- $5 million to fund operations and development of senior centers
- $2 million for a Home Accessibility program for residents with disabilities
- $1 million to improve historical sites and facilities
Deputy Chief Financial Officer Steve Watson said funds were moved from programs that likely won’t be implemented before the pandemic relief expires in 2026.
“We wanted to make sure (ARPA funds) could be reprioritized to things where we can spend more immediately,” Watson said Monday.
Budget documents show $11.6 million was pulled from programs to address internet accessibility and digital literacy, $10.2 million was moved away from the employment and job creation category, and $9.7 million was redirected from city services and infrastructure.
Funding boost for city departments
Council members also approved $17.4 million in additional spending and directed Duggan’s administration to pay for other unfunded priorities with revenue surpluses.
The council approved $400,000 to distribute 400 air purifiers to residents living near the Stellantis auto plant and former American Motor Co. sites. Detroiters have complained of noxious odors and air pollution stemming from those operations. The council also urged Duggan to seek reimbursement from private companies that own the sites.
Due to ongoing issues with air quality near the Stellantis plant, the council is asking the Detroit Health Department to provide physical exams for residents. The council also wants the health department to release an annual study on the impact of factories and truck traffic on neighborhood air quality, with another study focused on the new Amazon fulfillment center.
A $2.5 million increase was approved for the Office of Early Learning, including $1 million to acquire a facility. The funds will also pay for new staff positions.
The council added funding in several areas to benefit residents with disabilities, including $100,000 to hire a liaison between city departments and the disabled community. Also, job placement programs for disabled residents will receive a $100,000 funding boost. There will be more funding for outreach and a $200,000 increase was recommended for cultural competency training for health care providers.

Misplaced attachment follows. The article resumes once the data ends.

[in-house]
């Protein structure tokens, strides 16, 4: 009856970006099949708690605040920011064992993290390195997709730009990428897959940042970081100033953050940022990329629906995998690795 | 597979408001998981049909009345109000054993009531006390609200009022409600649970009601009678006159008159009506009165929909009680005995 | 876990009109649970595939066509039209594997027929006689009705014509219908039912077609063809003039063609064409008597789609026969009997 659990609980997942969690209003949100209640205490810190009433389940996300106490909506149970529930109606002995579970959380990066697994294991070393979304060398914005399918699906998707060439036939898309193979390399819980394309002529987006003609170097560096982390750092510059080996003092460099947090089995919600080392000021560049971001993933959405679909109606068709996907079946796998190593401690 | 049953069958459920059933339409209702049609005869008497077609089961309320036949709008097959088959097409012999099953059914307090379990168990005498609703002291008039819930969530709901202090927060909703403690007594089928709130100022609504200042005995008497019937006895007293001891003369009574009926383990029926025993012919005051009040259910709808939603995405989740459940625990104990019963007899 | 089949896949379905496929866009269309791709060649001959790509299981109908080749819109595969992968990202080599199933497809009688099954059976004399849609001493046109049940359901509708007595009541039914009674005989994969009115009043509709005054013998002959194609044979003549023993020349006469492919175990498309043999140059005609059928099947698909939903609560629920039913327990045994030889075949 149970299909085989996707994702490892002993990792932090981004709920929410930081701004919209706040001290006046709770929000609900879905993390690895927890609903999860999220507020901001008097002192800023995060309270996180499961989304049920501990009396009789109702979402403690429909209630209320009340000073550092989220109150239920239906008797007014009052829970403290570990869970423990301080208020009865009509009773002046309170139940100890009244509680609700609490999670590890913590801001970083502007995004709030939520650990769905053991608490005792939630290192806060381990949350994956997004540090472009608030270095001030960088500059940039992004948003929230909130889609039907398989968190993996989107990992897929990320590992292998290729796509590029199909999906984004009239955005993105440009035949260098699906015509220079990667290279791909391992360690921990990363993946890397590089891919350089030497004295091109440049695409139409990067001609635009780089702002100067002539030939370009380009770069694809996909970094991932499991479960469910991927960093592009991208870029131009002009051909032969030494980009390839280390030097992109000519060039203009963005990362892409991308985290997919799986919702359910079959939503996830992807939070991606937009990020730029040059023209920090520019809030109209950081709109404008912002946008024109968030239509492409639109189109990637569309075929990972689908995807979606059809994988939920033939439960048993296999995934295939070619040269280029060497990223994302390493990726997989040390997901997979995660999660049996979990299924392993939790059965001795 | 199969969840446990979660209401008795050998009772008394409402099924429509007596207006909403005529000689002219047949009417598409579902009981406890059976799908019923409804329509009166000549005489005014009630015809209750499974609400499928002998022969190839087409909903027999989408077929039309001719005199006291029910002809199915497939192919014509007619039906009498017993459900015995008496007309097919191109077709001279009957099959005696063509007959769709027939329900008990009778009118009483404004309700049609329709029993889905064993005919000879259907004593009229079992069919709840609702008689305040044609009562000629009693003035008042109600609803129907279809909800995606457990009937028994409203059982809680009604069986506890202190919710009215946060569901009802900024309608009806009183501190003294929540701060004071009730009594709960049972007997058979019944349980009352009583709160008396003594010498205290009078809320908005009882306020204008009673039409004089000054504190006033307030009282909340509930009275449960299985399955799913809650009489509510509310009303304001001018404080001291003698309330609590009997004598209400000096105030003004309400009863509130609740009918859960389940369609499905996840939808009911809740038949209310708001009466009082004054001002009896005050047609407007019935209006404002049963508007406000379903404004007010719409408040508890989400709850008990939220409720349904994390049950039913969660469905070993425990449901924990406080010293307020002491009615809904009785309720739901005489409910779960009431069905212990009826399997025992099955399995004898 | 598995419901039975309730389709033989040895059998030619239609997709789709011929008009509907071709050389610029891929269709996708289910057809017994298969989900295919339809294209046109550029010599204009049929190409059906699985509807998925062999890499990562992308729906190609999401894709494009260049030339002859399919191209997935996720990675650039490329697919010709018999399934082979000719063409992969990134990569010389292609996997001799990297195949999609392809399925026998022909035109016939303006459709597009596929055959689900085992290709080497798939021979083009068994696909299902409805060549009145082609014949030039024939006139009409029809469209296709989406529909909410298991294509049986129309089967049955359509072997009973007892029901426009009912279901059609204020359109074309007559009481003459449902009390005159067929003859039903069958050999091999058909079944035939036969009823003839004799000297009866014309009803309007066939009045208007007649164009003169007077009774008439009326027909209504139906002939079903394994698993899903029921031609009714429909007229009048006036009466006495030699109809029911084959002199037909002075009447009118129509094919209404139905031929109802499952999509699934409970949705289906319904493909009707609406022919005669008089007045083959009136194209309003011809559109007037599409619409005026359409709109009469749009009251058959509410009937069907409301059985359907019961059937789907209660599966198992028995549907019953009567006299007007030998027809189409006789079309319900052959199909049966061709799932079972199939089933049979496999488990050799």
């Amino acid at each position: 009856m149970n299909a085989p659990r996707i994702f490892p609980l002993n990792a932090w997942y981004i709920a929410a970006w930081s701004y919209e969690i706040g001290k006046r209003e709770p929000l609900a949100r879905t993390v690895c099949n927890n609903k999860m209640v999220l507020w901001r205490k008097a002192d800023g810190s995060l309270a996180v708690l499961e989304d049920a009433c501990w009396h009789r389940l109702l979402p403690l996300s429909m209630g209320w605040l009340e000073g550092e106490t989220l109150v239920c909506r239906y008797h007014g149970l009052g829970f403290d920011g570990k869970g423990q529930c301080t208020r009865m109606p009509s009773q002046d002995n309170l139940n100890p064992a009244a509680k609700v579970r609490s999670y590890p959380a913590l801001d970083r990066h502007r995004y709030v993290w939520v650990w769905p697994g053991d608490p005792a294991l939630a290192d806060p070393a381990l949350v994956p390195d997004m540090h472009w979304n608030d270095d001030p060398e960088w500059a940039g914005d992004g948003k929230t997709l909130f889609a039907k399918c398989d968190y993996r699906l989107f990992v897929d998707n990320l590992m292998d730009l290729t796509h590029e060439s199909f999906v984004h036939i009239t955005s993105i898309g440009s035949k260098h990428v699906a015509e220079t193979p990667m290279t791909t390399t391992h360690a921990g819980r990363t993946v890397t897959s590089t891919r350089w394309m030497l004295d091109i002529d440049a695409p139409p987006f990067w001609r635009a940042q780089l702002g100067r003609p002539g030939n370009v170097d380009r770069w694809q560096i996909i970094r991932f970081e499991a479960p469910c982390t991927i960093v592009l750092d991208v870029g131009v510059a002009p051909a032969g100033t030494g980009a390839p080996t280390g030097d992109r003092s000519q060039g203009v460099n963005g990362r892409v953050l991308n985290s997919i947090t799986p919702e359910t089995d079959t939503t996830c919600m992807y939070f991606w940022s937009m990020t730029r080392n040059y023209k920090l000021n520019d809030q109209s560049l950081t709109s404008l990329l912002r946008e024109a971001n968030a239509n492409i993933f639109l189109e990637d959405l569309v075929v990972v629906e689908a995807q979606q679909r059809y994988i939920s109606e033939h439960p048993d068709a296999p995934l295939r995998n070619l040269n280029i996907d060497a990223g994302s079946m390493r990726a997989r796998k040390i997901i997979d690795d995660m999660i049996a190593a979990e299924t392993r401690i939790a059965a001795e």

Detroit’s municipal ID program will receive $309,268 to hire staff, allowing for in-house processing. The program was suspended last year, two months after being relaunched following a pandemic-era pause, based on concerns that applicants’ personal information could be obtained by federal immigration officials.
Detroit’s newly-assembled Reparations Taskforce, which meets publicly for the first time this week, will get $350,000 to perform its work. Funding for the council’s Immigration Task Force increased by $3,000.
A $525,000 allocation will reestablish the Green Grocer Program, which supported independent grocery stores with grants.
The council also voted for a $3.3 million increase for emergency tree trimming and removal and $150,000 to add two emergency warming and cooling centers. A $75,000 budget increase was approved for a retail study of African Town.
Each council member’s office received an additional $100,000 to pay staff members.
Cultural institutions secured funding increases from council members. The Charles H. Wright Museum of African American History received $2.7 million in extra funding to support its operations and pay for capital improvements. The Detroit Historical Museum received $1.5 million for the same purposes, while the Detroit Zoo received an extra $1 million to make water main repairs.
Other requests left on the table
The council passed an 18-page resolution advocating for funding a laundry list of other budget priorities. Most do not include a dollar amount.
The resolution calls on city departments to repair damaged sidewalks, increase rodent bait to capture rats and other vermin living in vacant buildings, prioritize traffic calming measures, institute a food waste recycling program and establish a pilot program for one month of free bus rides. The council also wants a parking plan to promote long-term accessibility to the Aretha Franklin Amphitheater.
The closing resolution asks the Detroit Water and Sewerage Department to study the cost of infrastructure to withstand severe flooding events and examine the cost of separating the city’s combined sewer system.
Other requests include $7 million toward new bus shelters across the city, another $7 million to increase wages for city workers as well as $7 million more for basement backup protection.
Other allocations being sought:
- $1 million in spending toward initiatives to help people who suffer from mental illness.
- $320,000 to give city mechanics a one-time, $2,000 bonus and use $400,000 in federal funds to give bus drivers a $1,000 bonus.
- A $250,000 side lot maintenance program to reimburse residents who maintain Detroit Land Bank properties.
- $2 million in APRA funding to create a program that helps seniors and disabled residents upgrade their homes to be more accessible.
The resolution seeks a handful of studies on the pros and cons of residency requirements for city employees, a retail analysis of Chaldean Town, the impact of high property tax rates on business development, whether speed humps interfere with emergency response times, the impact of automation on Detroit jobs and the effects of “long COVID.”
Council also wants a plan drafted to adapt vacant office spaces into affordable housing and to use 3-D printing technology to develop housing. Members want an Office of Poverty created to advocate for the city’s poorest residents and an Office of Small Business Affairs.
The council also asked for salary increases, citing a Human Resources Department study which found Detroit elected officials are underpaid compared to cities of a similar size.
City Council members in February approved immediate raises for themselves, Duggan and City Clerk Janice Winfrey. The pay hikes were recommended by the Elected Officials Compensation Commission, which turned down a request for larger salary increases sought by some council members and Winfrey.